Book lover. Stephen King Fanatic. Will try anything once. General Lover of Fiction. Reviewer Everywhere. All views my own. Mostly.
The Hand That Feeds You is a psychological thriller that has an awful lot going for it. The addictive quality is spot on, I read this in one sitting, readability factor high.
When Morgan comes home to discover that her fiancee is dead, her dog's are the culprits, she has a breakdown. Upon recovery she discovers that he was not who he claimed to be, in fact nobody seems to know who he is. Further investigation shows that she is not the only one he has been taken in by him and death seems to follow him around...
Overall though I had a few issues here. The resolution is so predictable, unbelievably so, although right up until the last moments I did wonder if the authors were doing a terrific job of misdirection. No though. My guess is that YOUR first guess at the ultimate "bad guy" will be the right one. Now I don't necessarily mind that, when you read as many of these types of books as I do surprises are few and far between. Still that was a slight disappointment given the quality of the writing and the depth of storytelling that had gone before.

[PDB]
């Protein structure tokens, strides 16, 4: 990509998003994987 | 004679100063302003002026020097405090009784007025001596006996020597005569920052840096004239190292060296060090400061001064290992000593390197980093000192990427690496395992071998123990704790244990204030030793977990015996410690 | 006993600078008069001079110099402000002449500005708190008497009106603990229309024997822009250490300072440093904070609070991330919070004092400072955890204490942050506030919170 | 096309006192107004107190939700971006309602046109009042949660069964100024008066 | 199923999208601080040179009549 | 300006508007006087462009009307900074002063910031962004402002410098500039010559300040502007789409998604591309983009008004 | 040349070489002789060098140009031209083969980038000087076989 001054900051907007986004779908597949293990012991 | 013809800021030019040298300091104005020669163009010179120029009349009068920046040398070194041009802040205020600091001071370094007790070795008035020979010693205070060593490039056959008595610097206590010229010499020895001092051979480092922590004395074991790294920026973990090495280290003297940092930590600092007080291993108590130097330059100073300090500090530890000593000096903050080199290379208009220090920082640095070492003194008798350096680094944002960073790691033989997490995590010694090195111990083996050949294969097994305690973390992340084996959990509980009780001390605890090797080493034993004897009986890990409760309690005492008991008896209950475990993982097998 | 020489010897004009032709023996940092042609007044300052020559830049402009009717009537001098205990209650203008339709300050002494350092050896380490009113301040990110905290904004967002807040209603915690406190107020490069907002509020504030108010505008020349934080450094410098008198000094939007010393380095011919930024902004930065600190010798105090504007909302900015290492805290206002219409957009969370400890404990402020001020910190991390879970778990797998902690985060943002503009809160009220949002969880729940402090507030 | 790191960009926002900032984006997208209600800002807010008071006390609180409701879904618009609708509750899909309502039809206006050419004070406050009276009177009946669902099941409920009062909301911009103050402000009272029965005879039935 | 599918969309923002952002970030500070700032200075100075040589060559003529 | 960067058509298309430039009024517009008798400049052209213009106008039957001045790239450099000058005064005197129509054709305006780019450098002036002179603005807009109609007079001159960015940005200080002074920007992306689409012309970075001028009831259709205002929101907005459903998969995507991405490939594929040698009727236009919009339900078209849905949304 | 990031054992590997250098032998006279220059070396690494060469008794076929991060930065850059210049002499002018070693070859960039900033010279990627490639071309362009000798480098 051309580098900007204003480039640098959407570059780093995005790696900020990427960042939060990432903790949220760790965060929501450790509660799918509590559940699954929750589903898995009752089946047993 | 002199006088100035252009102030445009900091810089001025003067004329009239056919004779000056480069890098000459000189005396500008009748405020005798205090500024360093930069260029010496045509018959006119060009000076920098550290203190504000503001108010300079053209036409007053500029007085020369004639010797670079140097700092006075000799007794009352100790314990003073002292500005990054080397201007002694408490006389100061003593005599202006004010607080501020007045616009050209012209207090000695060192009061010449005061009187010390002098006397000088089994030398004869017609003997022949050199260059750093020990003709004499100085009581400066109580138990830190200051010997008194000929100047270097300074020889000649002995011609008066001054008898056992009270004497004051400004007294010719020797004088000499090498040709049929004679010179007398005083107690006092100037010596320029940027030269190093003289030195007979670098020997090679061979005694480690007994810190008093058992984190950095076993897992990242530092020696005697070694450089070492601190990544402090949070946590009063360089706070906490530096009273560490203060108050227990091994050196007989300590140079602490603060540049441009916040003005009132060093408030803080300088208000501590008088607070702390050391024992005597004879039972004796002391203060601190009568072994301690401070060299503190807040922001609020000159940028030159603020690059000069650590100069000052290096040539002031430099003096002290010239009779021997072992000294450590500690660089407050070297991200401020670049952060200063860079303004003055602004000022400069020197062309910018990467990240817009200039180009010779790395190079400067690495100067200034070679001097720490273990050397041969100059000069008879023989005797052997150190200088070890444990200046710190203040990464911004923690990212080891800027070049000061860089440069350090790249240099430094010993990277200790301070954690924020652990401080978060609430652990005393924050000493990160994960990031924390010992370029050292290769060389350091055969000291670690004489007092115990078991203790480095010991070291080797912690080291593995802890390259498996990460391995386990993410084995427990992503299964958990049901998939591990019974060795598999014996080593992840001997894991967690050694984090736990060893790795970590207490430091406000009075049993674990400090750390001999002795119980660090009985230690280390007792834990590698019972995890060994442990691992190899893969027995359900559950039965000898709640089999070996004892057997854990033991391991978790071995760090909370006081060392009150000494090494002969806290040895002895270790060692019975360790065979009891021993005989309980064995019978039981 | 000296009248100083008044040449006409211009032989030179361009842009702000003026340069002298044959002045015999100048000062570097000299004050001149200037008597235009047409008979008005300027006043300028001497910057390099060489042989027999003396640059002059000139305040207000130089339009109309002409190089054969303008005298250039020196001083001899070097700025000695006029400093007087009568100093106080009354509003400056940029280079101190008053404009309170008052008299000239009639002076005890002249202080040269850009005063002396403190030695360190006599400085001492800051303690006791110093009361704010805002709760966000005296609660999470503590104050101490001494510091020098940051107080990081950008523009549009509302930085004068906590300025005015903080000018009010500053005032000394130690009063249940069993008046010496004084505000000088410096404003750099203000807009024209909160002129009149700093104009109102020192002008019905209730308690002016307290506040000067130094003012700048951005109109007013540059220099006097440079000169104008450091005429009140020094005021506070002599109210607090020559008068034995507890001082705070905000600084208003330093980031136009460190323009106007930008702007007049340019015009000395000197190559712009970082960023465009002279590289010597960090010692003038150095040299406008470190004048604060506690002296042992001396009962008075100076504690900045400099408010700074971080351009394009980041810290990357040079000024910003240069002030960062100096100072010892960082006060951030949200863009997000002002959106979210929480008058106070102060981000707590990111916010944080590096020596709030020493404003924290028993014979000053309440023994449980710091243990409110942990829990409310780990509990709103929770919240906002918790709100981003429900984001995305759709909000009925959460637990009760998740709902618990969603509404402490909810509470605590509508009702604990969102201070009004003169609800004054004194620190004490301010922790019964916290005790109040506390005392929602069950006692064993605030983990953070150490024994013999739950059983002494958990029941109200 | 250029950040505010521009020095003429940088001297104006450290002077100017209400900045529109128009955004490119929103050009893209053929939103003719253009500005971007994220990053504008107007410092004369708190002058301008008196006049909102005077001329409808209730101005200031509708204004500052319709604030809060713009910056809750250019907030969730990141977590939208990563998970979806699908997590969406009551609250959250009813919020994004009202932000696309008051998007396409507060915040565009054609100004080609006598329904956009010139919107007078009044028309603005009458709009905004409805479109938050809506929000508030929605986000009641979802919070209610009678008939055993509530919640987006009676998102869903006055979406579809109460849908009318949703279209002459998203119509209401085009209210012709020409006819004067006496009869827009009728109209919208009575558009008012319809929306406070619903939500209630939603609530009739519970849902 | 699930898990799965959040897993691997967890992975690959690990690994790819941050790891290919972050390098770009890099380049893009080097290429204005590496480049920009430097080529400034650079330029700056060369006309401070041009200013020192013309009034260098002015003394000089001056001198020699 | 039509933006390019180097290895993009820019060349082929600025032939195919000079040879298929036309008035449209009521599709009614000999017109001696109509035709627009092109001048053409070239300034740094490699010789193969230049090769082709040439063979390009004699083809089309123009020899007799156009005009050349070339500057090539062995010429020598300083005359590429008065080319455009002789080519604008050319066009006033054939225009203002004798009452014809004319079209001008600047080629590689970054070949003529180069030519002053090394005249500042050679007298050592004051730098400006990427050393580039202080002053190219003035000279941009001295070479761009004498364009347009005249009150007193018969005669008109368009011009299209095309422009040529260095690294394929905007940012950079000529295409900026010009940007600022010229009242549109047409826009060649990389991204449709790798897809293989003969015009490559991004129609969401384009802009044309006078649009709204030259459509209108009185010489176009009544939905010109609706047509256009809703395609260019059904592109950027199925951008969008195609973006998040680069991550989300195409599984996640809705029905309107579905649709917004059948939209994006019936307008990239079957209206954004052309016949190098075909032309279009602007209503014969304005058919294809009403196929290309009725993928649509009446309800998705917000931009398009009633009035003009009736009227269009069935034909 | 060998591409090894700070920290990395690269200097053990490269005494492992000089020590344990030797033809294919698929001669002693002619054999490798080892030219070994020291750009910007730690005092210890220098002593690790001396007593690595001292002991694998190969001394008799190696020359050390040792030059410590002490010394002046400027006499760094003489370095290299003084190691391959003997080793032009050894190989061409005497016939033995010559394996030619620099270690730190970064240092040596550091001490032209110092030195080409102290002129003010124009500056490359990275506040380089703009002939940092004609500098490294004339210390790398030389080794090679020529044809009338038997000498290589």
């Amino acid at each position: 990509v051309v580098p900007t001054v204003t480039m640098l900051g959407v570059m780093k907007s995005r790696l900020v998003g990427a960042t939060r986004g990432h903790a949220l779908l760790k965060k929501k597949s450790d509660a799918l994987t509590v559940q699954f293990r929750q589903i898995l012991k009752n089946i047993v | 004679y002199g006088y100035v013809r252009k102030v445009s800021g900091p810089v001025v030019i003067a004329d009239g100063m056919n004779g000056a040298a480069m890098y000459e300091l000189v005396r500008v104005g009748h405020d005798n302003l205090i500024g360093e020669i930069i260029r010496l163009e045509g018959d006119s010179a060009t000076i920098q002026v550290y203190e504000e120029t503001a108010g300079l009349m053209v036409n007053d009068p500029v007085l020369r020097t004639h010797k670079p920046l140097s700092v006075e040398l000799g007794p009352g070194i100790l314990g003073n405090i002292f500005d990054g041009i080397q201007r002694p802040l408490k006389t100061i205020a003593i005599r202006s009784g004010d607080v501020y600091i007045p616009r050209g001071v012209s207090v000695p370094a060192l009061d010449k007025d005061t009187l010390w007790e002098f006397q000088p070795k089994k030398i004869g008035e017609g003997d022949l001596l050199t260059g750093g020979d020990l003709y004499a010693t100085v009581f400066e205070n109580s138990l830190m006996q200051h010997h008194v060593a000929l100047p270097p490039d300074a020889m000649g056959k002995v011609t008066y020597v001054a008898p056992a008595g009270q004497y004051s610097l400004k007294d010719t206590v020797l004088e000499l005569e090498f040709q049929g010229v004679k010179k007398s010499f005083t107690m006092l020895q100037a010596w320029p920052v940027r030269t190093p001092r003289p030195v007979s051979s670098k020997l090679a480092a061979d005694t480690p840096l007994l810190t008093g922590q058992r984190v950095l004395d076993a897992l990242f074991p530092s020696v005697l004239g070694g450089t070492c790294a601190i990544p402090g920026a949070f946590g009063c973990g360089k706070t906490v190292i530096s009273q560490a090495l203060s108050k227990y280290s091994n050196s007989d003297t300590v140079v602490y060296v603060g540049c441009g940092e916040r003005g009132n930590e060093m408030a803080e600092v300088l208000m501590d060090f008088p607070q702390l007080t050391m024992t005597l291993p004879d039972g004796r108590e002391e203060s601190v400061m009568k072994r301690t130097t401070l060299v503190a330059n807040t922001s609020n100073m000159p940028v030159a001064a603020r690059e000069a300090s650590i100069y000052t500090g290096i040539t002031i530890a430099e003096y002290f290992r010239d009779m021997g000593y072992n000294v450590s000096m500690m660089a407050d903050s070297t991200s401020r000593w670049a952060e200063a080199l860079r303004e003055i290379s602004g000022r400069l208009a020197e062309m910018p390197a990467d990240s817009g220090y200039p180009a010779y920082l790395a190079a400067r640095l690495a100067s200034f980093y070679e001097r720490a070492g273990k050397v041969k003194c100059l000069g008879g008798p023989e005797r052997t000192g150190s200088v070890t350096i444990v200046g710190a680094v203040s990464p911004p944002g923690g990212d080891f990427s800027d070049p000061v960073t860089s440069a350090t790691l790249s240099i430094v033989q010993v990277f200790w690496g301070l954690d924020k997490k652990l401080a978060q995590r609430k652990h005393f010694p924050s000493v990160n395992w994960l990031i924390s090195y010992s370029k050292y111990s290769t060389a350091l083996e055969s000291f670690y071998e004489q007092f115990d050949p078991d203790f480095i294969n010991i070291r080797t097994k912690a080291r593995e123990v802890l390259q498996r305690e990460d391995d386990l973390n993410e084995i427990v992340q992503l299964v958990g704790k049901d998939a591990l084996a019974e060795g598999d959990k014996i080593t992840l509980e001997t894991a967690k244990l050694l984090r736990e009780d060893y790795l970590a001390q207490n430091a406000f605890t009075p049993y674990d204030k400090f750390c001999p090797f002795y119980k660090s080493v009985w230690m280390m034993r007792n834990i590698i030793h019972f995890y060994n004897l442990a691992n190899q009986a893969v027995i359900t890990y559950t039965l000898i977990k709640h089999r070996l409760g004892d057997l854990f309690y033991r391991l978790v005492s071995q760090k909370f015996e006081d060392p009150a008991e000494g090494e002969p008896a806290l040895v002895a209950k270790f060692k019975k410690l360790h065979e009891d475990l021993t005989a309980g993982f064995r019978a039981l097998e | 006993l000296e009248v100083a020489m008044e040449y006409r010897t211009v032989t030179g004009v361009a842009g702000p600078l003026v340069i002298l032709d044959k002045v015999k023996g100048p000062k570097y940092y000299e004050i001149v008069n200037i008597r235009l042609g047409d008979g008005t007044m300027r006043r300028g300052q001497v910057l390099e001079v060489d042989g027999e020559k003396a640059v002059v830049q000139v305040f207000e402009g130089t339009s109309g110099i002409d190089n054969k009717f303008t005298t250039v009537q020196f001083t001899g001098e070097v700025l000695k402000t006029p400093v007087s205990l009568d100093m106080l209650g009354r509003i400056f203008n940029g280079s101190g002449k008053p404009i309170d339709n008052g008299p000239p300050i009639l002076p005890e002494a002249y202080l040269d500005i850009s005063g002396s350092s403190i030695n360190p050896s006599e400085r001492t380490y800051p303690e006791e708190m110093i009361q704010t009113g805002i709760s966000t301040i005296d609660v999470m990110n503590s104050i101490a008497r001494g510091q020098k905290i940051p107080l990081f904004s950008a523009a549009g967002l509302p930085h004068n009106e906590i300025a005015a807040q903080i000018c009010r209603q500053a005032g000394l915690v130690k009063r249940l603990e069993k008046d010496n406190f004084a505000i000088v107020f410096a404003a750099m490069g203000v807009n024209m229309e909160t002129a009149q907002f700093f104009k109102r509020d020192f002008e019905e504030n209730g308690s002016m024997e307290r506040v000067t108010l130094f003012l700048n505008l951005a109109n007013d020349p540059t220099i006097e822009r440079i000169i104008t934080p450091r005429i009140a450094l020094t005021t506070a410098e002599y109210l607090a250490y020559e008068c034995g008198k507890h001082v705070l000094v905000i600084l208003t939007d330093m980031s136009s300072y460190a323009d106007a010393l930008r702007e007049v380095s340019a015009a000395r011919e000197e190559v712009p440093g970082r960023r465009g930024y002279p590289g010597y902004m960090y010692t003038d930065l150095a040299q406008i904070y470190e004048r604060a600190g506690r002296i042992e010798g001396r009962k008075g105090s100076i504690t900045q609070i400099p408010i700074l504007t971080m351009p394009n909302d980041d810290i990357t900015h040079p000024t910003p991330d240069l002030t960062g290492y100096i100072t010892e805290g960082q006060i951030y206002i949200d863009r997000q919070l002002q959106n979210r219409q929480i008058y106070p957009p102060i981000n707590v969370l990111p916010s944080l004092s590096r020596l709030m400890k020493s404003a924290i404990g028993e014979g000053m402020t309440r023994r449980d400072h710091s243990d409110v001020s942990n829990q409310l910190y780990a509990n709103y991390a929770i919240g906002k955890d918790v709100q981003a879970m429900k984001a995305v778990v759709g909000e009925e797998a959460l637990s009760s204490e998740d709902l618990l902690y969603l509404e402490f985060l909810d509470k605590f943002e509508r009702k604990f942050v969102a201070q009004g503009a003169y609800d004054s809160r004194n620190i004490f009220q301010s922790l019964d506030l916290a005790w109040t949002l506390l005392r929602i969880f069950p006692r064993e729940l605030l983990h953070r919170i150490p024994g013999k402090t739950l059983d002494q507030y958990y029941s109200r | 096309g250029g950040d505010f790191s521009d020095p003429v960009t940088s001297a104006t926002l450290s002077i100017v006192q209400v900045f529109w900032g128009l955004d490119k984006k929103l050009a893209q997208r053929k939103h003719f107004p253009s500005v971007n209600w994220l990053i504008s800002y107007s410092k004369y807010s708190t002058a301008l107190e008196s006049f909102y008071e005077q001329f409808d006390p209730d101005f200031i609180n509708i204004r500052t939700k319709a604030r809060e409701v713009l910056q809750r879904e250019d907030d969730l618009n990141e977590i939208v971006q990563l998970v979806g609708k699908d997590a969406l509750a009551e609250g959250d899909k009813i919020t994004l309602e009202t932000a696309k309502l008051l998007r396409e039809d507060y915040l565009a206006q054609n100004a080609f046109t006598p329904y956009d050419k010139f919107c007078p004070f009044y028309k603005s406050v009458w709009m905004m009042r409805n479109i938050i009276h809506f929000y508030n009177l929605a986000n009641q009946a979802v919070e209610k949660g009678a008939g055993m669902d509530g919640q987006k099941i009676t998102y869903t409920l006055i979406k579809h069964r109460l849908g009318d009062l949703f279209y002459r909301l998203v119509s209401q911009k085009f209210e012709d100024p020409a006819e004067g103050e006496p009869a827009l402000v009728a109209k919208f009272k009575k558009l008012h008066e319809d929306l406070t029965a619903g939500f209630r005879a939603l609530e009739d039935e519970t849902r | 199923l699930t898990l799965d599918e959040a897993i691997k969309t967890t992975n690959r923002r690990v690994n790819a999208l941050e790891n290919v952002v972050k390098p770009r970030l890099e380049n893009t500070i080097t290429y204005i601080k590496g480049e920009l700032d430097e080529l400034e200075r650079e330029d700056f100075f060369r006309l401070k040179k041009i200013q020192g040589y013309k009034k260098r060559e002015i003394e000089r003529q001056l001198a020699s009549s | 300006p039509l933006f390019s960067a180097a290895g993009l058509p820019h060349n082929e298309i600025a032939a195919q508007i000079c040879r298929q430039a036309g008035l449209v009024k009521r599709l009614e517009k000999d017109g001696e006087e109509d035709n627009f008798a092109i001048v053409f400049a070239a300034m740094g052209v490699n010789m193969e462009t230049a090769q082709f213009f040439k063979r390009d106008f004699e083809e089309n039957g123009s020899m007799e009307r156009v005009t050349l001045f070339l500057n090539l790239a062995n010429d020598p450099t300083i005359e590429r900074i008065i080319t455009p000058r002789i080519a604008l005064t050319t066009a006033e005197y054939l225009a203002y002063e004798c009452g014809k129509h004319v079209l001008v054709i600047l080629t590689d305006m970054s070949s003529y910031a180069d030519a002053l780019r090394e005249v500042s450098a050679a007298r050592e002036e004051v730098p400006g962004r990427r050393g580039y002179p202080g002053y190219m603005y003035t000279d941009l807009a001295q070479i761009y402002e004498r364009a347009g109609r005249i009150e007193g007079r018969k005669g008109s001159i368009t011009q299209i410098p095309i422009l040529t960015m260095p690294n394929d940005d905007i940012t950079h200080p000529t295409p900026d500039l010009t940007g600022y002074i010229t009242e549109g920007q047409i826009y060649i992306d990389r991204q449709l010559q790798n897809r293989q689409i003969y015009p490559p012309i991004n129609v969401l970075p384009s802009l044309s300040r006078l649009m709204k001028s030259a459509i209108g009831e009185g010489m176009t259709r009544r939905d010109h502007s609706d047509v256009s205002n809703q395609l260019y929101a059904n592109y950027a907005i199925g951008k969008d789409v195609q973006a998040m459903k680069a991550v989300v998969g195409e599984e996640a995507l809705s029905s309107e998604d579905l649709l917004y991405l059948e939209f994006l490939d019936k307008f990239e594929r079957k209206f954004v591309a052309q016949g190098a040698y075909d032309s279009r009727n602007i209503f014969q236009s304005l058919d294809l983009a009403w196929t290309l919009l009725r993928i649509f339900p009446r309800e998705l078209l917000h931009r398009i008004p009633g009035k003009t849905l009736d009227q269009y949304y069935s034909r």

Also at points for me the plot got over convoluted and nonsensical, especially in relation to the actions of certain characters. Of course a reader needs a modicum of suspension of disbelief when reading this type of novel, if everyone behaved sensibly you wouldn't have much of a story - still I did often find myself saying out loud "But WHY would you do that?"
On the plus side I did like Morgan as a character although she was actually entirely unlikeable. She is set up as intelligent and proactive yet has a decent amount of vulnerability. She's a bit of a victim (in fact that was one of my things - really, how many times can you get into that type of trouble in one lifetime?) who's dry yet engaging character voice kept me turning those pages. I also enjoyed the "dog" elements of the tale, liked how the authors created little pockets of interaction between the players that gave flashes of insight into their motivations and the mystery element is well imagined if a little bit of an ultimate letdown.
Overall I would definitely recommend this for fans of psychological thrillers mainly because, despite some flaws, this is one of those books that you won't be able to put down once you've turned the first pages.
Happy Reading Folks!